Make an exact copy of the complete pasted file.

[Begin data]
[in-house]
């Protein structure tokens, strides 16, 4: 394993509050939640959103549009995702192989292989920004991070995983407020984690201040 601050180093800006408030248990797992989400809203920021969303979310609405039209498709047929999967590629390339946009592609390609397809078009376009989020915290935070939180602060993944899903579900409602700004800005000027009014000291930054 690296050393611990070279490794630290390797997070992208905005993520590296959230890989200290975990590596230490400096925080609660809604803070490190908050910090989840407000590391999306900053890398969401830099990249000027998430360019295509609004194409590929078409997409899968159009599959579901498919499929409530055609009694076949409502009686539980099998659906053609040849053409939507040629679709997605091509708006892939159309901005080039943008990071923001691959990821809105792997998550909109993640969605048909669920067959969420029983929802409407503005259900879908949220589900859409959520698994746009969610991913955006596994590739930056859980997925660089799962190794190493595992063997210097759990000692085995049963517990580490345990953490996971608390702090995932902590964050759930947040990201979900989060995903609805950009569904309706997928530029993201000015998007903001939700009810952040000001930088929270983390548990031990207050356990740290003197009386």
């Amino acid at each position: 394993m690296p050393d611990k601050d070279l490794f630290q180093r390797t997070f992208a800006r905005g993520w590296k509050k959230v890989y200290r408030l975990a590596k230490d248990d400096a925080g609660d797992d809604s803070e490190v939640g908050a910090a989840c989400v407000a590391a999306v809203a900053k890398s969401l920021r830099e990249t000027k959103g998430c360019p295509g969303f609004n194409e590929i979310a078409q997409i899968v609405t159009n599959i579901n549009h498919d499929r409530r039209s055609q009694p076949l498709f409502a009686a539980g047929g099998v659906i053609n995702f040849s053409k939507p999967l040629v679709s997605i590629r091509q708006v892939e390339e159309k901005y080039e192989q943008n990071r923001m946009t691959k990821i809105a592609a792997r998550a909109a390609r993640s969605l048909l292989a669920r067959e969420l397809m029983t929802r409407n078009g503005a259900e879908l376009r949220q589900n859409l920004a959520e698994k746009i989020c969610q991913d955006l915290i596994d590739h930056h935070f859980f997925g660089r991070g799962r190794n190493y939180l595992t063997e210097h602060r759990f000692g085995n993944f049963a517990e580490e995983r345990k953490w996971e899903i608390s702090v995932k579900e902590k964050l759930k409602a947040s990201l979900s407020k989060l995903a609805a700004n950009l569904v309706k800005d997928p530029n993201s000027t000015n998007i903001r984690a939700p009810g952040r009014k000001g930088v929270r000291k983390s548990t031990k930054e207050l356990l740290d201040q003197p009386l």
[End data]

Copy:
[in-house]
């Protein structure tokens, strides 16, 4: 394993509050939640959103549009995702192989292989920004991070995983407020984690201040 601050180093800006408030248990797992989400809203920021969303979310609405039209498709047929999967590629390339946009592609390609397809078009376009989020915290935070939180602060993944899903579900409602700004800005000027009014000291930054 690296050393611990070279490794630290390797997070992208905005993520590296959230890989200290975990590596230490400096925080609660809604803070490190908050910090989840407000590391999306900053890398969401830099990249000027998430360019295509609004194409590929078409997409899968159009599959579901498919499929409530055609009694076949409502009686539980099998659906053609040849053409939507040629679709997605091509708006892939159309901005080039943008990071923001691959990821809105792997998550909109993640969605048909669920067959969420029983929802409407503005259900879908949220589900859409959520698994746009969610991913955006596994590739930056859980997925660089799962190794190493595992063997210097759990000692085995049963517990580490345990953490996971608390702090995932902590964050759930947040990201979900989060995903609805950009569904309706997928530029993201000015998007903001939700009810952040000001930088929270983390548990031990207050356990740290003197009386």
């Amino acid at each position: 394993m690296p050393d611990k601050d070279l490794f630290q180093r390797t997070f992208a800006r905005g993520w590296k509050k959230v890989y200290r408030l975990a590596k230490d248990d400096a925080g609660d797992d809604s803070e490190v939640g908050a910090a989840c989400v407000a590391a999306v809203a900053k890398s969401l920021r830099e990249t000027k959103g998430c360019p295509g969303f609004n194409e590929i979310a078409q997409i899968v609405t159009n599959i579901n549009h498919d499929r409530r039209s055609q009694p076949l498709f409502a009686a539980g047929g099998v659906i053609n995702f040849s053409k939507p999967l040629v679709s997605i590629r091509q708006v892939e390339e159309k901005y080039e192989q943008n990071r923001m946009t691959k990821i809105a592609a792997r998550a909109a390609r993640s969605l048909l292989a669920r067959e969420l397809m029983t929802r409407n078009g503005a259900e879908l376009r949220q589900n859409l920004a959520e698994k746009i989020c969610q991913d955006l915290i596994d590739h930056h935070f859980f997925g660089r991070g799962r190794n190493y939180l595992t063997e210097h602060r759990f000692g085995n993944f049963a517990e580490e995983r345990k953490w996971e899903i608390s702090v995932k579900e902590k964050l759930k409602a947040s990201l979900s407020k989060l995903a609805a700004n950009l569904v309706k800005d997928p530029n993201s000027t000015n998007i903001r984690a939700p009810g952040r009014k000001g930088v929270r000291k983390s548990t031990k930054e207050l356990l740290d201040q003197p009386l």